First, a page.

- Durable construction
- Poor string quality
SinoArt Folding Bow
This portable folding bow from SinoArt is made of strong aluminum alloy and tough resin fiber, making it ideal for practically any survival scenario. It conveniently folds down to a thin 23-inch “stick” that can be easily carried or stuffed in your backpack.
When assembled, the bow measures 55 inches and weighs less than four pounds. You can choose the 35-pound draw weight for easy shooting, or pick the 55-pound draw weight for hunting the gamut of North American game.
The riser is smooth and, although not exactly ergonomically designed, is more comfortable to shoot than many of the survival bows on this list. The design feels a little cheap, but the materials will resist corrosion in even the wettest conditions.
- Folds down to a compact size for easy portability
- Sturdy, non-corrosive materials
- Feels cheaply made
Martin Archery Jaguar Elite Recurve Bow
The Jaguar Elite from legendary Martin Archery is lightweight, easy to assemble, and has a silky smooth draw. Definitely one of the easiest bows on our list to shoot, Martin designed this takedown recurve to enhance the shooting experience.
The bow features a durable riser made from aluminum and magnesium and laminated fiberglass limbs. The Jaguar Elite also comes fitted with one of the best-quality strings in the industry.
Martin made sure there is a Jaguar Elite model to suit every archer. It is available for both left- and right-handed shooters and comes in draw weights that range from 9 to 55 pounds. Choose the 40, 45, 50, or 55 pound draw weights for survival applications.
The Jaguar Elite’s riser also allows you to easily attach your choice of modern accessories, like a stabilizer or pin sights. While not necessary on a survival bow, these attachments can help improve your shooting accuracy.
This recurve shoots a bit loud right out of the box, so you might want to consider adding some aftermarket sound dampening accessories to improve your odds when hunting skittish game.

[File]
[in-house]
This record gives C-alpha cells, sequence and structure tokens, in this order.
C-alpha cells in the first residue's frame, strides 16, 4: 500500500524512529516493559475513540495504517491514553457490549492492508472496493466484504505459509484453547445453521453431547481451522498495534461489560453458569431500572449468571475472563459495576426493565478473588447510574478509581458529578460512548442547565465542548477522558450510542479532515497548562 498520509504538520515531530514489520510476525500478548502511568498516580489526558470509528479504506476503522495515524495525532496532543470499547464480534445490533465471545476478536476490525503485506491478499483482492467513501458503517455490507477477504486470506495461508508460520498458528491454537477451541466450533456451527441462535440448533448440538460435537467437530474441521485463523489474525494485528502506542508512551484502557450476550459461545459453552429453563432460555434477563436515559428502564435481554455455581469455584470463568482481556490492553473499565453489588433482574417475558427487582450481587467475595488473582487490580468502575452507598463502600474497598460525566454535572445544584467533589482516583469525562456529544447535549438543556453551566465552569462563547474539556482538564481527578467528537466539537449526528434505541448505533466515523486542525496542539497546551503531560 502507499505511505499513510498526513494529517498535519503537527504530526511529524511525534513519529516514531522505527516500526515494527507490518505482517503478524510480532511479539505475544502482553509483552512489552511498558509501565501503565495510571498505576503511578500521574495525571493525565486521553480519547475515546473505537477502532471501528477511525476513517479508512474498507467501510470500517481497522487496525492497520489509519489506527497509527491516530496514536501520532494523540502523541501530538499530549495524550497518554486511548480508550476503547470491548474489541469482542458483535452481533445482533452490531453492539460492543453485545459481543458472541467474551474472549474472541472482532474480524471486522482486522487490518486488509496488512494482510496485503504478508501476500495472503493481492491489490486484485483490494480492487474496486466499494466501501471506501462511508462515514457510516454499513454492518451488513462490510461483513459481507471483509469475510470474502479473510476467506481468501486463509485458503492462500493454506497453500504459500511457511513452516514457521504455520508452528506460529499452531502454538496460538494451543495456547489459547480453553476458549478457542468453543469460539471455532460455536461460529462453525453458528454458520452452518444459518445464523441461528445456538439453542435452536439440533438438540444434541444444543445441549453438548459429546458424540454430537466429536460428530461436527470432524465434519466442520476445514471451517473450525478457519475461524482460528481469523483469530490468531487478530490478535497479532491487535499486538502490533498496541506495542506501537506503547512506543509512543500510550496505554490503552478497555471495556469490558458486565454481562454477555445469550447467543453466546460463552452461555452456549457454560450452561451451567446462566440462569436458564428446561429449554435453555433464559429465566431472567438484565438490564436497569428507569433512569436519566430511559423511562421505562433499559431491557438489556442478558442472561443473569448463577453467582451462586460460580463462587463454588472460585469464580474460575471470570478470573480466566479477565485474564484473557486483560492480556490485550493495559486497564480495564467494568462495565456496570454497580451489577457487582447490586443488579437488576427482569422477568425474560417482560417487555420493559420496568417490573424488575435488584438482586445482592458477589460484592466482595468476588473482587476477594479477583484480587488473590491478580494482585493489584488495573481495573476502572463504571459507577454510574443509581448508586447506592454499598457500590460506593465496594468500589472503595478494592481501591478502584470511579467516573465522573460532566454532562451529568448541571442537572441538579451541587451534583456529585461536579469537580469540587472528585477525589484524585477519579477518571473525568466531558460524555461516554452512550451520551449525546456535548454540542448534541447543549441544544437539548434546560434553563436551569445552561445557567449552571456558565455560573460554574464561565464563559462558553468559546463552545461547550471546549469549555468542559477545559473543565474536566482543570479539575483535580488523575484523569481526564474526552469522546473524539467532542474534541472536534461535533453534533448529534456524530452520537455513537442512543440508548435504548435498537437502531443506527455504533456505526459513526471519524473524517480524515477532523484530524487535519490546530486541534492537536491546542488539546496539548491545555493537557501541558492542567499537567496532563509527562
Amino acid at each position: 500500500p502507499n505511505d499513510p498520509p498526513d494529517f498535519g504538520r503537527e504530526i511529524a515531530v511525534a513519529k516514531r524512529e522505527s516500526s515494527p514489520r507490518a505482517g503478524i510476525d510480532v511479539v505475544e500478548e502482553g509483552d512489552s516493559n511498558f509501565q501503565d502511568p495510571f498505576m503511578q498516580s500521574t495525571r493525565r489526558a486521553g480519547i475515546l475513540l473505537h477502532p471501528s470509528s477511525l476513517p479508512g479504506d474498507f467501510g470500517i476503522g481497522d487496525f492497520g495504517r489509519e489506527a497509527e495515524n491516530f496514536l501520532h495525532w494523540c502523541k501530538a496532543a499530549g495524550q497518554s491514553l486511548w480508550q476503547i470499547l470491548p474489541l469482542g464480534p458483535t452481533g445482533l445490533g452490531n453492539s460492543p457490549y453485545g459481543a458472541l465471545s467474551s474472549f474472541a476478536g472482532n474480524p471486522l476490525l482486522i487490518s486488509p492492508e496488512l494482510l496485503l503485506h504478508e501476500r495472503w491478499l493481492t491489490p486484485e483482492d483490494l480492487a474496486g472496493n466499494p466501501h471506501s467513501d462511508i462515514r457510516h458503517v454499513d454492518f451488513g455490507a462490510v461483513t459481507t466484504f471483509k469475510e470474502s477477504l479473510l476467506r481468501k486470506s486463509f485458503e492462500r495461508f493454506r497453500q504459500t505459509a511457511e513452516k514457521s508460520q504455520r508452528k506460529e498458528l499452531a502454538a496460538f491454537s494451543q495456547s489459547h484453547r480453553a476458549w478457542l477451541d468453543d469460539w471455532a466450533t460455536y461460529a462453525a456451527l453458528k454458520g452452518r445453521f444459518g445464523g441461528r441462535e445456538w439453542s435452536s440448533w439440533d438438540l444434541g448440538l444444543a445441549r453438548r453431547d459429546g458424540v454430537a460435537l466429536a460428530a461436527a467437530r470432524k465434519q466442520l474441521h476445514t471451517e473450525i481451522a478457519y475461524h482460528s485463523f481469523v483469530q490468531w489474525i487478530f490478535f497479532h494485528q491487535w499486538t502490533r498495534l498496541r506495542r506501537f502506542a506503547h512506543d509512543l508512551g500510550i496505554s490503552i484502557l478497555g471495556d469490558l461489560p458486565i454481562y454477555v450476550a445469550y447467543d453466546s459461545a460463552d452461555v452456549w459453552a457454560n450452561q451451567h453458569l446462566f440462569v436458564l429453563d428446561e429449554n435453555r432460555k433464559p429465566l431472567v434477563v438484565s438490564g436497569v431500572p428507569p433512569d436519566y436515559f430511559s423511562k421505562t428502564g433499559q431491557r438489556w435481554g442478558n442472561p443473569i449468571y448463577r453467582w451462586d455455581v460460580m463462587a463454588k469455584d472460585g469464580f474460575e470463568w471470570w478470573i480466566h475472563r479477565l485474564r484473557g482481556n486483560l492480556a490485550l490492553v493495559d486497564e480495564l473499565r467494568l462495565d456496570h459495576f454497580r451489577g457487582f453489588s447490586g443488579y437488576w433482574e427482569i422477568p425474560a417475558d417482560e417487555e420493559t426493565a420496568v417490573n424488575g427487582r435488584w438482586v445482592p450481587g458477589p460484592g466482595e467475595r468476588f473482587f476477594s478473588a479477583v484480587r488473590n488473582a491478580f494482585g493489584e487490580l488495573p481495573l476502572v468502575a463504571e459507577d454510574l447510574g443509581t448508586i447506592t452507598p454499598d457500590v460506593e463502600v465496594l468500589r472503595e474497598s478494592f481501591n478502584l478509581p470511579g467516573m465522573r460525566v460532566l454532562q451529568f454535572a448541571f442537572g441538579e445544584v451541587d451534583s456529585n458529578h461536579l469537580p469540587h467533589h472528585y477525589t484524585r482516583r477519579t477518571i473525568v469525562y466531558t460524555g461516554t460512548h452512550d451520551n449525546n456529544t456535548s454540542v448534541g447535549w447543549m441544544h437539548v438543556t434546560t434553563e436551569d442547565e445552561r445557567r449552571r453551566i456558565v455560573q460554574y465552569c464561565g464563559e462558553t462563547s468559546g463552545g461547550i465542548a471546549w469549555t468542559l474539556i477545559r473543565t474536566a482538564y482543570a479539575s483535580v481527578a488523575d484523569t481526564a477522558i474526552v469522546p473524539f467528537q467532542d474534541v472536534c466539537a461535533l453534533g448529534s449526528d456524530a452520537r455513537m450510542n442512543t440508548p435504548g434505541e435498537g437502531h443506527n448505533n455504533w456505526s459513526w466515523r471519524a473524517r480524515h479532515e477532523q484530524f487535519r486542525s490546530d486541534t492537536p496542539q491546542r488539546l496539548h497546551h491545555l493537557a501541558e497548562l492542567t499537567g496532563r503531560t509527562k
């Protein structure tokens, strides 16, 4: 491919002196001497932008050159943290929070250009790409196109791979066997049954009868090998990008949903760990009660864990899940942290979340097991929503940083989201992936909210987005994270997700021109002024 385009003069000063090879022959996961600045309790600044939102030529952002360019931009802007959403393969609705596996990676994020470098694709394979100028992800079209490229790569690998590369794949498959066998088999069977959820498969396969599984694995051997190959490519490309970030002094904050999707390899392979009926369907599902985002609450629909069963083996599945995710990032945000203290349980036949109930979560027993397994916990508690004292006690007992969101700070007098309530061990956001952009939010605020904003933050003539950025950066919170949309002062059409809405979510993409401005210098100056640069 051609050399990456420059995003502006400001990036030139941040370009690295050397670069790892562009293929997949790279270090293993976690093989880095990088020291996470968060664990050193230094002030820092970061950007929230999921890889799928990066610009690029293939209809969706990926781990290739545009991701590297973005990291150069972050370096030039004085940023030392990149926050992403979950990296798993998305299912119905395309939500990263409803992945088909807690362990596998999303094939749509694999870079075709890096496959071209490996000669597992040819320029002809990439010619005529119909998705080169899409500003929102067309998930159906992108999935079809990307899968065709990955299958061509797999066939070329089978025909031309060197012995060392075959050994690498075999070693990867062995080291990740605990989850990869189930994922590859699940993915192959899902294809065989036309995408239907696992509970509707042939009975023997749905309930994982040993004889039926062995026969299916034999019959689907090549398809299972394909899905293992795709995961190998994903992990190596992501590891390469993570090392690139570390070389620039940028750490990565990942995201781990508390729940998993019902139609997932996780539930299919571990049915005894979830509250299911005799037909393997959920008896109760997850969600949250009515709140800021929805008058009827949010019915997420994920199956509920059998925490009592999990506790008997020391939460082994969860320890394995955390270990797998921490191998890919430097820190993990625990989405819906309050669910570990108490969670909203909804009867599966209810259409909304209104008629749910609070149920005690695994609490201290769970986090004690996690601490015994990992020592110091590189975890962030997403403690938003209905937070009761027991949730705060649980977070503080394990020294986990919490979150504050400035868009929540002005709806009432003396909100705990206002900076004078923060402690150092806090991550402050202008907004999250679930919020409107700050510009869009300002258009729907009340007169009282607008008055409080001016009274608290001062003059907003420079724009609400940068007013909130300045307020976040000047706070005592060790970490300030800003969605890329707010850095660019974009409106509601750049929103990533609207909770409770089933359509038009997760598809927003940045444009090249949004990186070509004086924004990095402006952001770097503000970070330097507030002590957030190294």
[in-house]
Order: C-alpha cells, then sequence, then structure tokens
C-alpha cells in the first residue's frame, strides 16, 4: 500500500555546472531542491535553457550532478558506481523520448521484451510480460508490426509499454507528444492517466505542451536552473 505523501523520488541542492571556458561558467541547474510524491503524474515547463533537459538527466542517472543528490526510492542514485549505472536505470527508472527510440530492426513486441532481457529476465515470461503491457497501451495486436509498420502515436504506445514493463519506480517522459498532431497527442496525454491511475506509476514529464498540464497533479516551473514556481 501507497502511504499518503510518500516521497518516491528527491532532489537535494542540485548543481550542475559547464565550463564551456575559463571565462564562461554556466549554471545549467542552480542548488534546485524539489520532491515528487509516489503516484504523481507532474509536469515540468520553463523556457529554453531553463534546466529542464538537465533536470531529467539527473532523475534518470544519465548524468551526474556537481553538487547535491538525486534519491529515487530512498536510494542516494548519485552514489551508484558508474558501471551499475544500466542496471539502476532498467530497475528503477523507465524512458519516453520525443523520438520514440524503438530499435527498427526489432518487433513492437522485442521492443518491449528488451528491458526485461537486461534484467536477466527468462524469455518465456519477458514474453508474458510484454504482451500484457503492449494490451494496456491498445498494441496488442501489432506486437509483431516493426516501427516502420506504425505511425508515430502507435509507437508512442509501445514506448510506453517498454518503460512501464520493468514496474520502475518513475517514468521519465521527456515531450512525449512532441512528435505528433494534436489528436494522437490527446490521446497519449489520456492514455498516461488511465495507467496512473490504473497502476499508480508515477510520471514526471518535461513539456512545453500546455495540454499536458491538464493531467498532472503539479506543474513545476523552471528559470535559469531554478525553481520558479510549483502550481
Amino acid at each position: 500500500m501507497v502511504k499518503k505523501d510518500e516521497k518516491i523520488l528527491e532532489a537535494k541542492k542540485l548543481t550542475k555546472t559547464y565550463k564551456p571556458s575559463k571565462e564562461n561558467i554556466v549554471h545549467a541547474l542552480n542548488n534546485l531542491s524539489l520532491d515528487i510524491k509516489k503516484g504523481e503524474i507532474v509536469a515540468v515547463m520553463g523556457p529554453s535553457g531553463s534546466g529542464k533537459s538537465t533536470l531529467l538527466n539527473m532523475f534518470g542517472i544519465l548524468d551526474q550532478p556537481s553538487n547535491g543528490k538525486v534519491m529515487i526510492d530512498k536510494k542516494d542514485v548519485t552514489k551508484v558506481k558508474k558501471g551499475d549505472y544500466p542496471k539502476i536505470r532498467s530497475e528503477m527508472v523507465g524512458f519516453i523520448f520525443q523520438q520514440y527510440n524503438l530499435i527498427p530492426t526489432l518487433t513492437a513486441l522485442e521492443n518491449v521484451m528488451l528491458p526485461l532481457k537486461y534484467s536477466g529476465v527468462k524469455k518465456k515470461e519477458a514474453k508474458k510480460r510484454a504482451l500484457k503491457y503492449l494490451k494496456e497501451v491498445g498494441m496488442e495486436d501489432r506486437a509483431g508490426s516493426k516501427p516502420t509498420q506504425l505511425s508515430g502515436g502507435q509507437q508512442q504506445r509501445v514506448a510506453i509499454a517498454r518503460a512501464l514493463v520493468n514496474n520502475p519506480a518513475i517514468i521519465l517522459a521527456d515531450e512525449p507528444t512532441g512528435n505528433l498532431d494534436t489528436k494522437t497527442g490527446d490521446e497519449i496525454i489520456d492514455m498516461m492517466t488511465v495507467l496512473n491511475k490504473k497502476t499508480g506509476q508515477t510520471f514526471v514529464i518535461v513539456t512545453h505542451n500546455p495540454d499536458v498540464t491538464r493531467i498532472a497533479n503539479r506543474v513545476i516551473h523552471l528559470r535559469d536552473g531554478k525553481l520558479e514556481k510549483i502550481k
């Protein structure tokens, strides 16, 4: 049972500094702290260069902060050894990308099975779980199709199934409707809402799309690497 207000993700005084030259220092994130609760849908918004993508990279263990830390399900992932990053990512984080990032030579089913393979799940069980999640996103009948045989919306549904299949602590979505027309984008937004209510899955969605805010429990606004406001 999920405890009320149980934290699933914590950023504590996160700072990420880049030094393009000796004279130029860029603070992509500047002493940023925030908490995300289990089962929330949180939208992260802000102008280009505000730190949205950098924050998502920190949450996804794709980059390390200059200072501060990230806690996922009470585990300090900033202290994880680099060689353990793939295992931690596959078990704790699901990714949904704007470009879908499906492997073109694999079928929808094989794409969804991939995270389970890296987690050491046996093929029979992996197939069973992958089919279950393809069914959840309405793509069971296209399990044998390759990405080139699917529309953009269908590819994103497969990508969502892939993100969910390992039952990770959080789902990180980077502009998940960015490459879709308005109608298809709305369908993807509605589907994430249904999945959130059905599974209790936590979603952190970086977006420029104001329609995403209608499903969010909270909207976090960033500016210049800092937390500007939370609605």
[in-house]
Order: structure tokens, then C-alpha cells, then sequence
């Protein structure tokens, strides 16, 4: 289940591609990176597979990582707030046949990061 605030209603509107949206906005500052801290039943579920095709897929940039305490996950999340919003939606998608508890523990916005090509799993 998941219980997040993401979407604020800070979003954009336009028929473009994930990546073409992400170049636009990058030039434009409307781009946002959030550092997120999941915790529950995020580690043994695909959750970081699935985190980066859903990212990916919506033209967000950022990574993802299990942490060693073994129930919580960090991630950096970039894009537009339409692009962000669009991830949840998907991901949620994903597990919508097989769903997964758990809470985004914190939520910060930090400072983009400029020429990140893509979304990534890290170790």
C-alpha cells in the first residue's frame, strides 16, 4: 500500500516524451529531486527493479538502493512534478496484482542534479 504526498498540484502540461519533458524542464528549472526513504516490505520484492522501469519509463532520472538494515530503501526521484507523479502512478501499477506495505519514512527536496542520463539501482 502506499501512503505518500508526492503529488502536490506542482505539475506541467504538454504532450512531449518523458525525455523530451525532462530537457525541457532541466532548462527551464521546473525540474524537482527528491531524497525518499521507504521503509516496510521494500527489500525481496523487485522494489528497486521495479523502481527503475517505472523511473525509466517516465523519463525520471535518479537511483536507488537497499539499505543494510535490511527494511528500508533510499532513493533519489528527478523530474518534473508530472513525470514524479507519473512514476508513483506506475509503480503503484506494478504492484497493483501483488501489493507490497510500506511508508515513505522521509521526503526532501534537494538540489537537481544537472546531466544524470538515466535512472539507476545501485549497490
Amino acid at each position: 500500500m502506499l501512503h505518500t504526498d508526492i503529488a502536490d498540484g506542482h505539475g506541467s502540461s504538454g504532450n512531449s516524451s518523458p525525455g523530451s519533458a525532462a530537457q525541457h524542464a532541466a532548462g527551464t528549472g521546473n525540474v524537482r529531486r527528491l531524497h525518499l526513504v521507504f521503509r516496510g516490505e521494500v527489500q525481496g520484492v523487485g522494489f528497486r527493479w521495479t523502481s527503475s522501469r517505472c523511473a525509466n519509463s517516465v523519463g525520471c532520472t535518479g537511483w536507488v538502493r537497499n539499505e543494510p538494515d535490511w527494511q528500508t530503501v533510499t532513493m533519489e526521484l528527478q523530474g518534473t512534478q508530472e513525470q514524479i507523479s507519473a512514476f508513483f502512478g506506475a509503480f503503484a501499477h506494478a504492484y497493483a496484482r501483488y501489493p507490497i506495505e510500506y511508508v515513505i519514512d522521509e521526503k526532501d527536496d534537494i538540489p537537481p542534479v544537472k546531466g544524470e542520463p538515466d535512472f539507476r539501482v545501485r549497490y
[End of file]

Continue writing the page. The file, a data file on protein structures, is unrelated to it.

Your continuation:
- Lightweight, durable construction
- Easy to assemble
- High-quality string
- Rubber dampening grip for reduced hand vibration
- Easy to attach useful accessories
- Shoots loudly out of the box
Summing It Up
Whether you need a survival bow for camping, hunting, or just to be prepared for an unexpected emergency, all the bows on our list fit the bill. However, our favorite is the SAS Tactical Survival Bow.
Designed specifically for tactical shooting and survival situations, the SAS Tactical Survival Bow folds down to a size small enough to easily fit in your bug-out or get-home bag. It also folds to keep all pieces securely in the same place (including your arrows which fit conveniently inside the riser), so you don’t risk losing something essential in the chaos of survival. For this reason alone, we prefer it over the Xpectre Nomad and the SinoArt Folding Bow.
We admit this bow isn’t the easiest to shoot and can easily become frustrating during high-volume target practice. However, it performs well in a survival situations where volume shooting is unlikely.
If easy shootability and accuracy are your main goal, the Martin Archery Jaguar Elite Recurve Bow and Samick Sage Takedown Recurve Bow definitely outperform the SAS Tactical Survival Bow. However, these two awesome bows lack the convenient, lightweight portability of the SAS bow. That is why we’ve chosen the SAS Tactical Survival Bow as the best survival bow for campers, hunters, preppers, and survival enthusiasts.
No matter which survival bow you choose, be sure to spend time practicing with your weapon before you need it. Proficiency and confidence with your bow are ultimately your most effective weapons.